Underage drinking has proven to be a concern in young America for decades. Not only does it lead to dangerous situations, but alcohol also affects two vital parts of the brain that are still developing throughout the teenage years. These effects can result in irreversible brain changes that impact decision making, personality, memory and learning abilities.
Not only does underage drinking present dangerous health risks for minors, it can also land them in a sticky legal situation if caught and charged with a minor in possession. However, the legalities behind an MIP charge in Michigan have recently changed - and legislatures have certainly provided minors with a second chance on the matter.
In the State of Michigan, effective January 1st, 2018, a first Minor in Possession offense will be a civil infraction instead of a misdemeanor. The purpose of this new law is to protect minors from criminal charges for what many consider to be a "minor offense".
Under the new law, a first time minor in possession offense will be treated more like a traffic ticket than a criminal offense. A minor will have to pay a $100 fine, with no mandatory court appearances and could be sentenced to community service or a substance abuse class. The civil infraction will appear on a driving record. A second MIP offense under the new law will still be charged as a misdemeanor punishable by up to 30 days in jail and a $200 fine.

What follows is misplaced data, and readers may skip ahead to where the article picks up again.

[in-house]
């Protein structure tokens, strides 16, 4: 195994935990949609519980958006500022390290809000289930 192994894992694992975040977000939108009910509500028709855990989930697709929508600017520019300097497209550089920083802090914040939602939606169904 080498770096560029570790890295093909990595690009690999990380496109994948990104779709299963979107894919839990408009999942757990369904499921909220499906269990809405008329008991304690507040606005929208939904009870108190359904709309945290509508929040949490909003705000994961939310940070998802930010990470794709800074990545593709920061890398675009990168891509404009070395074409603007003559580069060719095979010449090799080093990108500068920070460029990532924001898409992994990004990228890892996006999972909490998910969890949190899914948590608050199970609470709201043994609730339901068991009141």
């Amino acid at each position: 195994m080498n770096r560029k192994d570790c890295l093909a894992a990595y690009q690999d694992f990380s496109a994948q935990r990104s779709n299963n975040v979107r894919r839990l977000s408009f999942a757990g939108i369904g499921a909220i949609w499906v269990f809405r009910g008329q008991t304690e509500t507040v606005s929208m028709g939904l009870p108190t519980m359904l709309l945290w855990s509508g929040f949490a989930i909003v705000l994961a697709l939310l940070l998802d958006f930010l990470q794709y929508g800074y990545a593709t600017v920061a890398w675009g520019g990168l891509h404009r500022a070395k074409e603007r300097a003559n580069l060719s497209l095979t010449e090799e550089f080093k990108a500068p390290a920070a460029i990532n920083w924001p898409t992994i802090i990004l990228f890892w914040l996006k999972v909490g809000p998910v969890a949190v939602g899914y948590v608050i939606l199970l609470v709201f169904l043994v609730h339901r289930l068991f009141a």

Under the old law, an adolescent charged with minor in possession was subject to a $100 fine, up to 90 days in jail, potential community service hours and drug and alcohol abuse counseling as well as the offense showing on a criminal record.
The new law provides many advantages to minors including the ability to maintain a clean criminal record, keeping future employment opportunities available. However, despite the reduction of the charge, a minor in possession offense can still be seen on a public record where many other states still consider an MIP a criminal offense.
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One of the most important steps to avoiding legal trouble is education on the law. Please visit our website to learn more about the applicable laws and how the team at Fausone Bohn can help. If you are facing criminal charges, Mark Mandell is an experienced Metro Detroit defense attorney and a former prosecutor. Call Mark Mandell today at (248) 468-4536.